Making decisions in grief

It’s really, really hard to make decisions these days. Things kind of just have to be thrown at me and I’ll either duck out of the way, or get hit by them and incorporate whatever it is into my day. Most of the time I’d rather duck, but don’t often have the energy for it.

This is quite a bit change from the person I used to be. I was more of a direct-make decisions, no fuss kind of lady. Maybe I still am, I don’t know. I’ve been hit with a Fort McMurray-sized truck of loss, and you don’t come out of the grief-machine the same.

But I am making one decision in my cloud of grief. I know Sweetie, my beloved deceased bunny, cannot be replaced. She was a very special pet, and having her suddenly ripped from my life is really very painful.

My sweet, good girl. Rest in peace.

 

Since losing Henry, she had been one of my main sources of comfort. Watching her eat made me smile, and she was very good at snuggling. We would spend hours sometimes snuggling in my bed or on the sofa.

She also made me laugh when she would weave between our legs, honk, and follow us like a dog, demanding to be pet. She would also flop on the ground and go really flat – a sign that she was happy and comfortable. A light went out when she left, and I’ve been so angry and sad at the circumstances of her death, even though the vets did everything they could to resuscitate her. I think she died of fear, and that tears me up.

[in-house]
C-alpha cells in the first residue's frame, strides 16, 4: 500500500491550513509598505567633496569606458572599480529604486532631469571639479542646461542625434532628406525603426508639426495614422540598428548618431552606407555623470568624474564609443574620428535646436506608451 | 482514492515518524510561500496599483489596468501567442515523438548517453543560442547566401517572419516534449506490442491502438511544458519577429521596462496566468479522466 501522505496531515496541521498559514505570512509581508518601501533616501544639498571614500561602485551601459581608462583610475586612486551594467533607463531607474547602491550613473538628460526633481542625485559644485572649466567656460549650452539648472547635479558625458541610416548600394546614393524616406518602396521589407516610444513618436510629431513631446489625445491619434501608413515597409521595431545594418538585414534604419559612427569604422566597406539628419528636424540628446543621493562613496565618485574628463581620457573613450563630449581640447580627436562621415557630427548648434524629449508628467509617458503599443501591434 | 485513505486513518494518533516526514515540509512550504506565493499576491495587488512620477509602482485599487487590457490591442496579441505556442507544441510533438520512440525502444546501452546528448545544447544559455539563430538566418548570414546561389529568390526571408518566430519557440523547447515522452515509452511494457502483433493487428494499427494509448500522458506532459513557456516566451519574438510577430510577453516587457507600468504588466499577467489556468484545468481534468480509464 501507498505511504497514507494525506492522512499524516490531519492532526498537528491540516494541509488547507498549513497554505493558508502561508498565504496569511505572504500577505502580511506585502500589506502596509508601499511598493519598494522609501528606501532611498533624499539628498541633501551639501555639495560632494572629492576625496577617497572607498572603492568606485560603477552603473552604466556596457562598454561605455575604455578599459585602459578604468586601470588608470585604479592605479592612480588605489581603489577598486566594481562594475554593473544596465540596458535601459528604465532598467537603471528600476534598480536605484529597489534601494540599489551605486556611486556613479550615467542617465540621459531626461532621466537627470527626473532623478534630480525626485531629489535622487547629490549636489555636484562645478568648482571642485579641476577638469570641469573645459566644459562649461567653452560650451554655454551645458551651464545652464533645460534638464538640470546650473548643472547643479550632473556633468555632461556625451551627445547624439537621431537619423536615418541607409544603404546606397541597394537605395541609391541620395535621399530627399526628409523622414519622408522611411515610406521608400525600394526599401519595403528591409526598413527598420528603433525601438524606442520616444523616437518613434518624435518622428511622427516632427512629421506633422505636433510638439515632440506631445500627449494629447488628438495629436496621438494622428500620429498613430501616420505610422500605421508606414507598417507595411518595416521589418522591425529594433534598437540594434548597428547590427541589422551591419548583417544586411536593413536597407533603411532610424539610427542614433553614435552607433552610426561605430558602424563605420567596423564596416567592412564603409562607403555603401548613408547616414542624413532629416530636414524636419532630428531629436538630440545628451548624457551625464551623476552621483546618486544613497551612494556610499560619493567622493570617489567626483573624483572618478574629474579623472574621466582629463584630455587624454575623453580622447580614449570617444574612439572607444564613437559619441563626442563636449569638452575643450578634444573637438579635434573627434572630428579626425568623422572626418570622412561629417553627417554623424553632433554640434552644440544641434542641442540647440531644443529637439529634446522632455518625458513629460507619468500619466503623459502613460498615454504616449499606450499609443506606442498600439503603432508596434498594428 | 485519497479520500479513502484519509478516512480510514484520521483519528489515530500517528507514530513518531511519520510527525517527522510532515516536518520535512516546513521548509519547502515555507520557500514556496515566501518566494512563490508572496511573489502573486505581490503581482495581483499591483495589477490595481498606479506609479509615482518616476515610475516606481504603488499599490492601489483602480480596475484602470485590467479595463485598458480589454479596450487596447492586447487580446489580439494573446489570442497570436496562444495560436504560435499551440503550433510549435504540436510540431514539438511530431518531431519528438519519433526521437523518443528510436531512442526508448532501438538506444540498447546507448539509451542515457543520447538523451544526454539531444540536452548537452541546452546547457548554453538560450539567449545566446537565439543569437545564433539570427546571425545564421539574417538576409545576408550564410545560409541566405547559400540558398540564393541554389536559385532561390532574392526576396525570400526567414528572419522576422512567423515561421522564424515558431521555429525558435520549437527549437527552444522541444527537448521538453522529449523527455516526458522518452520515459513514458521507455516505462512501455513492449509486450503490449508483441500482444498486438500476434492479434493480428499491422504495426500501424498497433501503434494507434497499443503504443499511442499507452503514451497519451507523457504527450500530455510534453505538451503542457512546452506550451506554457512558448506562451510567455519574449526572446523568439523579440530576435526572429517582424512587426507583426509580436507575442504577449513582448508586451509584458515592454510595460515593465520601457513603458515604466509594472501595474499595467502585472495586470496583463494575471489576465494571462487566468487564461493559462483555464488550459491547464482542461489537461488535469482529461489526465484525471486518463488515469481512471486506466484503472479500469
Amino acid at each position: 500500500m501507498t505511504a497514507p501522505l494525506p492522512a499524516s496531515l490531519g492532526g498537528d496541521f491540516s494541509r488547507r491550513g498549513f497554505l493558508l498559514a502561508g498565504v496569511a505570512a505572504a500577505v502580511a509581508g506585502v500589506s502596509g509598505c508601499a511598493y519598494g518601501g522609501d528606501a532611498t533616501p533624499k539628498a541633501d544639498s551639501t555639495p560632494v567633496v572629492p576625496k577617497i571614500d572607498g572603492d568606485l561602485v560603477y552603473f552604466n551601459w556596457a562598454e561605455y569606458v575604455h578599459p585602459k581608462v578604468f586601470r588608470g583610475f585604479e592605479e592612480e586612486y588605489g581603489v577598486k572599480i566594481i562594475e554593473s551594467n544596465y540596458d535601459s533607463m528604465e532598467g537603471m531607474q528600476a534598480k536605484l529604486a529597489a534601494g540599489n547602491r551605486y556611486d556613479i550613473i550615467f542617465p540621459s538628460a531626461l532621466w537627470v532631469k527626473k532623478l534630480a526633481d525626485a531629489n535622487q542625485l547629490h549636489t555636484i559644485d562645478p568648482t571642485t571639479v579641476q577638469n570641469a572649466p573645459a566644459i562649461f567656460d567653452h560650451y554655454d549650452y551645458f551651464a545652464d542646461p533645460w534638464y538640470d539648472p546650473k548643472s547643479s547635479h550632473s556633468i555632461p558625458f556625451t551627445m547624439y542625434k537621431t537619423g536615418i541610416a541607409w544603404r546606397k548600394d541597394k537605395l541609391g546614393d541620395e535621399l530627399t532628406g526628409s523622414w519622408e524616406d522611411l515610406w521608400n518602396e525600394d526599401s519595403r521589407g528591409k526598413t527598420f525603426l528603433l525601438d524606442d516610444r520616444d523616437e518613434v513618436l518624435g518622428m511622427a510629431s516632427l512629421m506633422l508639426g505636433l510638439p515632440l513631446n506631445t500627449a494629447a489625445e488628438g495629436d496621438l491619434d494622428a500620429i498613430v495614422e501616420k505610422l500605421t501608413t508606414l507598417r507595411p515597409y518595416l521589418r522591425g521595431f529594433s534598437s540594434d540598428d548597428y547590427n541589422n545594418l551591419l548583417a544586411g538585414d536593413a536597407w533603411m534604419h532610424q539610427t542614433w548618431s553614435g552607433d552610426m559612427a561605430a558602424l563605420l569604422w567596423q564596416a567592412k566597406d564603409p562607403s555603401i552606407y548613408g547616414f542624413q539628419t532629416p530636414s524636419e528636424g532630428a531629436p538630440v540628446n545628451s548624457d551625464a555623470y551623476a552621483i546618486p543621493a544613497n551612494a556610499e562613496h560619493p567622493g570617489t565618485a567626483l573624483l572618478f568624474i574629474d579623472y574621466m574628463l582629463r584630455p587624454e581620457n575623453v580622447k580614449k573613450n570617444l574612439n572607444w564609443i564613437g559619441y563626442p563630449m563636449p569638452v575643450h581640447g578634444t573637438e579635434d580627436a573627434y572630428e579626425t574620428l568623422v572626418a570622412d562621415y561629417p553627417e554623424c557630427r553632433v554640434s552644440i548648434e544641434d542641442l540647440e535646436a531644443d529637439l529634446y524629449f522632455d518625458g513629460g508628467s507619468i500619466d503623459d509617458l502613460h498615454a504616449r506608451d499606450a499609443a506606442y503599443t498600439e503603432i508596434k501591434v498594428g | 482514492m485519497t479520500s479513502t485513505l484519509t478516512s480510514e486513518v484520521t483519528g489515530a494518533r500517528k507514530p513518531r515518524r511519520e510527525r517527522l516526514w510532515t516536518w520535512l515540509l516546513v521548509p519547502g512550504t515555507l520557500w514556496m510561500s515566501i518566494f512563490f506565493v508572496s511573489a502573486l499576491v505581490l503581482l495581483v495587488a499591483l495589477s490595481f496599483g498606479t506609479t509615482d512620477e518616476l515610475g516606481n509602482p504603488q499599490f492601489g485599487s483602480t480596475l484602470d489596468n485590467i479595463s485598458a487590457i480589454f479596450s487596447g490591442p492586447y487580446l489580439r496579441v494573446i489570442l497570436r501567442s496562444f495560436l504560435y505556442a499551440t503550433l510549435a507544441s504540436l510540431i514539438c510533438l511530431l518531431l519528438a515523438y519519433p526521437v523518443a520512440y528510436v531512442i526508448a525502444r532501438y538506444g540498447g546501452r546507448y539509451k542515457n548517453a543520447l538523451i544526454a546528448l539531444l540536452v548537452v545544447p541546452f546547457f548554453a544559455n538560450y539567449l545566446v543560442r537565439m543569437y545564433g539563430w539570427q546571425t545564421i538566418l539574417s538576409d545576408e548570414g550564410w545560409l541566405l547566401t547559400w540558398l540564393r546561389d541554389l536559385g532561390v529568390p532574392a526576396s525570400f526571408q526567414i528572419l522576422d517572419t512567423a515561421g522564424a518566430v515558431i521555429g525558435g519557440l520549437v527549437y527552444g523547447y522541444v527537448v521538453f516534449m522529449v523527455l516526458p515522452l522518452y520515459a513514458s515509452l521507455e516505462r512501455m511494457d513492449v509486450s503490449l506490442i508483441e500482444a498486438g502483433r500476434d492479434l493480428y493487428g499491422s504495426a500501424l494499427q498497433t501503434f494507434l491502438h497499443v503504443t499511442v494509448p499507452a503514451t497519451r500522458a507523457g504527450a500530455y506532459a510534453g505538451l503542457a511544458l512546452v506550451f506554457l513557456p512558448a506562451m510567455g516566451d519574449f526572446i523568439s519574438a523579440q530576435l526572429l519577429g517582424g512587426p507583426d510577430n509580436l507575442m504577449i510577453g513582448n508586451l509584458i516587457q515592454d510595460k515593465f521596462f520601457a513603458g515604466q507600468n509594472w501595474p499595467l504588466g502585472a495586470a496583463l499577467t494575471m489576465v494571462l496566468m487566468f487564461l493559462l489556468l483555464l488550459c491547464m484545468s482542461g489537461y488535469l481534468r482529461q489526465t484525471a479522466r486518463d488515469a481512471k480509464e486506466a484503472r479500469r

One thing is for sure – getting a new bunny that is real and already sterilized is a much quicker fix than waiting to hear from geneticists that our chances of making another baby with osteogenesis imperfecta type 2 are high or low. So I’m going for the quick fix.

In all of this, I haven’t turned to substance abuse to cope with my grief, which I find a bit amazing. Not that I would have turned to hard drugs in the first place, having never done them or had the desire to go down that path. Maybe I’m watching too much Internet TV these days to think of that as a logical progression from multiple losses. My point is, I’m going to get another bunny. Hopefully one that snuggles. I still have Wilbur – my feisty miniature grey rex rabbit, but he’s a biter, not a cuddler. Neither is my cat.

Silly wonderful Wilbur.

I’m finding so little comfort in my life these days. I’m still humbly thankful for all the love and support that friends and family are giving us – I don’t mean to sound ungrateful, but at the end of the day, it’s me sitting with me and my torn lump of a heart that continues to beat for some reason.  The tools to recover, if I ever get there, are within me, and what I feel will give me some ounce of comfort is a bunny from the SPCA. So that’s one decision I’ve made.

 

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Ode to pottery (coping with clay)

Many years ago, I read a Stone Soup comic in the newspaper where one sister was teasing her younger sibling for doing a connect-the-dots picture. The mom was in the background and overheard the girls’ conversation. The younger sister was saying that life is unpredictable and uncontrollable, but with this connect-the-dots, she knew she was getting a dinosaur at the end – no surprises. Then you see the mom with a thoughtful expression, and in the next frame, the mom is doing a couple of connect-the-dots pictures with a satisfied and relaxed expression on her face. I’m going from memory, so I might be a little off, but it left an impression.